I had to run out and do some errands during lunch, and then picked up a hamburger to eat at my desk. These two facts cause me a little reflection because up here north of Austin, when you drive around on the interstates you constantly see cattle out eating in their fields, even here in what is in effect suburbia. Indeed, as I sit here in my corporate office building, if I headed out the door and walked across the street and down the road, perhaps a fifteen minute walk, I could gaze across a barbed wire fence at cattle grazing.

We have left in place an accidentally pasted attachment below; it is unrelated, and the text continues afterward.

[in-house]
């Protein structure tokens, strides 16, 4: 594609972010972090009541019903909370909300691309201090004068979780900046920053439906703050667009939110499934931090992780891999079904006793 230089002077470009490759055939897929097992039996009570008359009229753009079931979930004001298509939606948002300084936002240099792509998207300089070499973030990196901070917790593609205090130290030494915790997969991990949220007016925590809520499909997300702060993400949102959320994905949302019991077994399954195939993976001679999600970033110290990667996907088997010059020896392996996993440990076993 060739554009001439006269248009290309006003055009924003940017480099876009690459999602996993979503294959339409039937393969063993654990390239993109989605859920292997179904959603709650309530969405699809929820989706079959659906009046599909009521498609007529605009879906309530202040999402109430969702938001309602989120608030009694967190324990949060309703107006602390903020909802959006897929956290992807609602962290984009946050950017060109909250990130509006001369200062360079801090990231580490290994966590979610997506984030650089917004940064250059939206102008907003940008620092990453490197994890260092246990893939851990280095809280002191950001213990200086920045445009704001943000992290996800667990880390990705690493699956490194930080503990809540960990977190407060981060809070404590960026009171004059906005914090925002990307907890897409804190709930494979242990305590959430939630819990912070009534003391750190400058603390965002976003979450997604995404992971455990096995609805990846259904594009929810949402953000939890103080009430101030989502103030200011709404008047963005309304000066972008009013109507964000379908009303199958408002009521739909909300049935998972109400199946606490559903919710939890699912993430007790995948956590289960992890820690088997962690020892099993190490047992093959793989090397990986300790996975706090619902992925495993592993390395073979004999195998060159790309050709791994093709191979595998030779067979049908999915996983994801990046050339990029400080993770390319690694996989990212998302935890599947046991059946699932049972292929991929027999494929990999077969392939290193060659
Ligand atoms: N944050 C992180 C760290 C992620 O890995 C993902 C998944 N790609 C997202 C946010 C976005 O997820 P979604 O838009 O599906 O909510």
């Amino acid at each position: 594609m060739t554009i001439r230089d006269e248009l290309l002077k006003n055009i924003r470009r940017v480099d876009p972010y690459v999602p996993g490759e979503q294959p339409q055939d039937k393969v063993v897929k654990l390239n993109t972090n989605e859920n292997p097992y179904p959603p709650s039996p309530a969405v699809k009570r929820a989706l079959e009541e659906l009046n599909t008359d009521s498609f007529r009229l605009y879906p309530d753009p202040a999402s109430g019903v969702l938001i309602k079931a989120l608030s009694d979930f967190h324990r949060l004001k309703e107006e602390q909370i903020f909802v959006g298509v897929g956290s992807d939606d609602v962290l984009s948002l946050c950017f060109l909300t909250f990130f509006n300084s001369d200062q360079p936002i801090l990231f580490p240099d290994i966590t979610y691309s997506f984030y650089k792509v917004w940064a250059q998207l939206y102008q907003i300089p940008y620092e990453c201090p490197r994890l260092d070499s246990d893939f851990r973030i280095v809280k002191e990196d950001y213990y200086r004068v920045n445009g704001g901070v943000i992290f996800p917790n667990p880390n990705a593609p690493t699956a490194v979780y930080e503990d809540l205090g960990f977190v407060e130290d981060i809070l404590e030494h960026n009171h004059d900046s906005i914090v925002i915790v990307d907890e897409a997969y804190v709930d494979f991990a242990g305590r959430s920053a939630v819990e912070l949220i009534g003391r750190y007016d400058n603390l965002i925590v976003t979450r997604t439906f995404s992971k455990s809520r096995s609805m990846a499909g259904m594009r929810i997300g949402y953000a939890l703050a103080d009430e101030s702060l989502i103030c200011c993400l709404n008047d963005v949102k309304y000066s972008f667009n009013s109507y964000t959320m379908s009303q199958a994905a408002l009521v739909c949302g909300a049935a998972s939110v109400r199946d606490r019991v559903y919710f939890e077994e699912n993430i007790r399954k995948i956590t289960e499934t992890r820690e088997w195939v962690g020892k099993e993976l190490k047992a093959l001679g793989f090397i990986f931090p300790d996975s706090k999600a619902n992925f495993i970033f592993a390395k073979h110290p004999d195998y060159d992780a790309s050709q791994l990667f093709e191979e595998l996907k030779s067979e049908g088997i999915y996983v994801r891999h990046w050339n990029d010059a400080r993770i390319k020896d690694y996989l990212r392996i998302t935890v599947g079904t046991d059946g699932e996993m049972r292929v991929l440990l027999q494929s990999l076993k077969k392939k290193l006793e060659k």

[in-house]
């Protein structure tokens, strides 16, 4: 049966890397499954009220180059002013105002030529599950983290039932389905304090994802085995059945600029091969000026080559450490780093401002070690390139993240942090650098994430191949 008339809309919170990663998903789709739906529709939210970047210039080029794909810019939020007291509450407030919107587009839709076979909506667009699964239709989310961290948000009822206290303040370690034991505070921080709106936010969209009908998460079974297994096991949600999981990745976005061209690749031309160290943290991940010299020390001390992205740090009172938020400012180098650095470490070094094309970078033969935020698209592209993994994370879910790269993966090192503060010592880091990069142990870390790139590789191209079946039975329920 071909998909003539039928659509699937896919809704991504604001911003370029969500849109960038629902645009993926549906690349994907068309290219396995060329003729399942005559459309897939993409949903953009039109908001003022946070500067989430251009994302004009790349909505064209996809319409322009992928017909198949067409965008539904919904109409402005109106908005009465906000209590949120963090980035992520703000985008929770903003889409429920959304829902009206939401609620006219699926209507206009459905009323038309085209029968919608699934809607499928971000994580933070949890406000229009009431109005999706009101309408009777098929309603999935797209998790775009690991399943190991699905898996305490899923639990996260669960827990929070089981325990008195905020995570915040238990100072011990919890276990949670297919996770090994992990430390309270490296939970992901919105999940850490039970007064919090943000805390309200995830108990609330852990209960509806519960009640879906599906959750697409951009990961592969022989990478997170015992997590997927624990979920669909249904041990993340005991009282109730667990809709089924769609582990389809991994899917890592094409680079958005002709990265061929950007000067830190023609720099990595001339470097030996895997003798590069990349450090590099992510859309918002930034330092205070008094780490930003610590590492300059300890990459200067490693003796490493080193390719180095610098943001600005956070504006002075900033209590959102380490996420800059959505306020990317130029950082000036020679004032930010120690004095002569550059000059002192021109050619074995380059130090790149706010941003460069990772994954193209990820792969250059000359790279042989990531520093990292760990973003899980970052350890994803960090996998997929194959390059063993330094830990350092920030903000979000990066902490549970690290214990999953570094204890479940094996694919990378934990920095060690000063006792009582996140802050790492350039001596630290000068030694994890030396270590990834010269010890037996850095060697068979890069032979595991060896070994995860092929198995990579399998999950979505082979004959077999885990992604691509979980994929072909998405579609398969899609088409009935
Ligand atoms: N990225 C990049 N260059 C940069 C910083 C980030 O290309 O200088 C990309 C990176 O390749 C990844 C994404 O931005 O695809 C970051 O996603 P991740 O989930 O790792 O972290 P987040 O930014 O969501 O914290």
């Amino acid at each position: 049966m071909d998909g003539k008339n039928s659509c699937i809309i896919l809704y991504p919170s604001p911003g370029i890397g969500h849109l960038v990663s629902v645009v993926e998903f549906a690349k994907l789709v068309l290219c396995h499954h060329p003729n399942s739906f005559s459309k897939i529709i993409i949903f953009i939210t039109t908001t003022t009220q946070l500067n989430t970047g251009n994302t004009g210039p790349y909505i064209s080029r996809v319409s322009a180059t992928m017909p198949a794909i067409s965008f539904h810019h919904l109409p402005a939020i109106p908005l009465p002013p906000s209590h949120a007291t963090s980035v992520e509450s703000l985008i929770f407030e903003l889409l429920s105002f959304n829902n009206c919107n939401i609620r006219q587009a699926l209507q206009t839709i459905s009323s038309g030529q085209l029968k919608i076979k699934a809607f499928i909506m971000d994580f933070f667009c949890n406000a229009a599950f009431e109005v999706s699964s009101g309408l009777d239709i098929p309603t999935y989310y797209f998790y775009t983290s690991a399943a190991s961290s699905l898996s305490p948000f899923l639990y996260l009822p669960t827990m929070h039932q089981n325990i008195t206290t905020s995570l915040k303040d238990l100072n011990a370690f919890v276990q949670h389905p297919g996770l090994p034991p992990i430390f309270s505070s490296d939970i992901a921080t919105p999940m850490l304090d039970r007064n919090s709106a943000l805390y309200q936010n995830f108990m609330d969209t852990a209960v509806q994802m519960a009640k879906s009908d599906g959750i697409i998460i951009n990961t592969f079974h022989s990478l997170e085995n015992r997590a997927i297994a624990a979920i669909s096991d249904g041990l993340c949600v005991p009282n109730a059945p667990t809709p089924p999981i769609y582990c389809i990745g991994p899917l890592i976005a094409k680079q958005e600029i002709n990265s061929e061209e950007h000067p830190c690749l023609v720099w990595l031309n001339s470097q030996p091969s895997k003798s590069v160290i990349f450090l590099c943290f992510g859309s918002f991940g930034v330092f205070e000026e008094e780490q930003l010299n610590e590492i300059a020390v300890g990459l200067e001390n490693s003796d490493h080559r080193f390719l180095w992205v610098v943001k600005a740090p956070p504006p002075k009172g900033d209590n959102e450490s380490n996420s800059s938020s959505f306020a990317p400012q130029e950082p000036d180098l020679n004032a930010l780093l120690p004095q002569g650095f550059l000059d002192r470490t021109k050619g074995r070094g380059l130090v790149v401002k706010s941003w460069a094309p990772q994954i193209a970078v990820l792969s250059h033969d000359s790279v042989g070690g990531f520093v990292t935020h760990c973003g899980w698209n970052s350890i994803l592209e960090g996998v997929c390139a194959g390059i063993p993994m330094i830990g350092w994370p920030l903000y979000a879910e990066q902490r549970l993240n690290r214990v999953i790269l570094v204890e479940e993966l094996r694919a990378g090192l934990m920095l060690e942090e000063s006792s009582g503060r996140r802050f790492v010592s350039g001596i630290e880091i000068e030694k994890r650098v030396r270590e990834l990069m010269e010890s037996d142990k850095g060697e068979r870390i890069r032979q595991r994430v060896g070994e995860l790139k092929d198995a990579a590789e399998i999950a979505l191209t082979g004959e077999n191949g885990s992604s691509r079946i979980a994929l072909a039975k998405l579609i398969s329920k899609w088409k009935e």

However, though I very much enjoy a good hamburger or steak on occasion, I have never killed and cleaned a cow -- or any other food animal. I don't have any particular objection to doing so. Indeed, it seems to me that at some point in my life I should go hunting or help slaughter farm animals, simply in order to have an appreciation for how this everyday act of eating meat ties in with the greater fabric of life and human experience in other times and places.
I suspect that a solid majority of Americans, especially city-dwellers, have never killed and cleaned their own meat. (Sure, lots of people hunt -- but think its a minority, and probably a shrinking one.) And I can't help wondering if after a generation or two that that starts to change cultural attitudes on a range of issues -- some of which would seem at first to be only tangentially related to food.